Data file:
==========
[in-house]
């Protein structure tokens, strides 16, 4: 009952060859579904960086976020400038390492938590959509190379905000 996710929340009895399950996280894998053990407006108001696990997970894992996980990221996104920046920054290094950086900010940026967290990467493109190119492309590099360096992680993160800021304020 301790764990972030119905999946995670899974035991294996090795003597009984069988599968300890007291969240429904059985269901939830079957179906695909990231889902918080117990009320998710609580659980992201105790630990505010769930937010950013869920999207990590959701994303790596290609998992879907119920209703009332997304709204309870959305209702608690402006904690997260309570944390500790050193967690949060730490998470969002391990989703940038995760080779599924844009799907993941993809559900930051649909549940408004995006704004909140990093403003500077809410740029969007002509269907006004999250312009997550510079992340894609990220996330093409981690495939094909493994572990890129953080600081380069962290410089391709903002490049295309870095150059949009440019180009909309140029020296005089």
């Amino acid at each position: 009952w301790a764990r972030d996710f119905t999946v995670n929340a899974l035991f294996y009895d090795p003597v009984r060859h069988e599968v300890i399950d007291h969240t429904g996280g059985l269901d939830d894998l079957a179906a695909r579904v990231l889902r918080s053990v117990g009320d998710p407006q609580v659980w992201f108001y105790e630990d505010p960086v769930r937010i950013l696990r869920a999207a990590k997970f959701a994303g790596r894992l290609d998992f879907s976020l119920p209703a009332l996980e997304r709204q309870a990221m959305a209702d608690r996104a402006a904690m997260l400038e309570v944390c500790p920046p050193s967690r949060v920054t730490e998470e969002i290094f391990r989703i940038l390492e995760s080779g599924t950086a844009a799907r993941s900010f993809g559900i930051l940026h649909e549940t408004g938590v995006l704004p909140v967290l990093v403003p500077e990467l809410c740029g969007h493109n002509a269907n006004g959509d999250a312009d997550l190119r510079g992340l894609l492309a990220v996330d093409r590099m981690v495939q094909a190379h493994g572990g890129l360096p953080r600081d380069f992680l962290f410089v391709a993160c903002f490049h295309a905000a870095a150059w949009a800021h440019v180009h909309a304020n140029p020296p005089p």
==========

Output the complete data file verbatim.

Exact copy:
[in-house]
């Protein structure tokens, strides 16, 4: 009952060859579904960086976020400038390492938590959509190379905000 996710929340009895399950996280894998053990407006108001696990997970894992996980990221996104920046920054290094950086900010940026967290990467493109190119492309590099360096992680993160800021304020 301790764990972030119905999946995670899974035991294996090795003597009984069988599968300890007291969240429904059985269901939830079957179906695909990231889902918080117990009320998710609580659980992201105790630990505010769930937010950013869920999207990590959701994303790596290609998992879907119920209703009332997304709204309870959305209702608690402006904690997260309570944390500790050193967690949060730490998470969002391990989703940038995760080779599924844009799907993941993809559900930051649909549940408004995006704004909140990093403003500077809410740029969007002509269907006004999250312009997550510079992340894609990220996330093409981690495939094909493994572990890129953080600081380069962290410089391709903002490049295309870095150059949009440019180009909309140029020296005089």
């Amino acid at each position: 009952w301790a764990r972030d996710f119905t999946v995670n929340a899974l035991f294996y009895d090795p003597v009984r060859h069988e599968v300890i399950d007291h969240t429904g996280g059985l269901d939830d894998l079957a179906a695909r579904v990231l889902r918080s053990v117990g009320d998710p407006q609580v659980w992201f108001y105790e630990d505010p960086v769930r937010i950013l696990r869920a999207a990590k997970f959701a994303g790596r894992l290609d998992f879907s976020l119920p209703a009332l996980e997304r709204q309870a990221m959305a209702d608690r996104a402006a904690m997260l400038e309570v944390c500790p920046p050193s967690r949060v920054t730490e998470e969002i290094f391990r989703i940038l390492e995760s080779g599924t950086a844009a799907r993941s900010f993809g559900i930051l940026h649909e549940t408004g938590v995006l704004p909140v967290l990093v403003p500077e990467l809410c740029g969007h493109n002509a269907n006004g959509d999250a312009d997550l190119r510079g992340l894609l492309a990220v996330d093409r590099m981690v495939q094909a190379h493994g572990g890129l360096p953080r600081d380069f992680l962290f410089v391709a993160c903002f490049h295309a905000a870095a150059w949009a800021h440019v180009h909309a304020n140029p020296p005089p």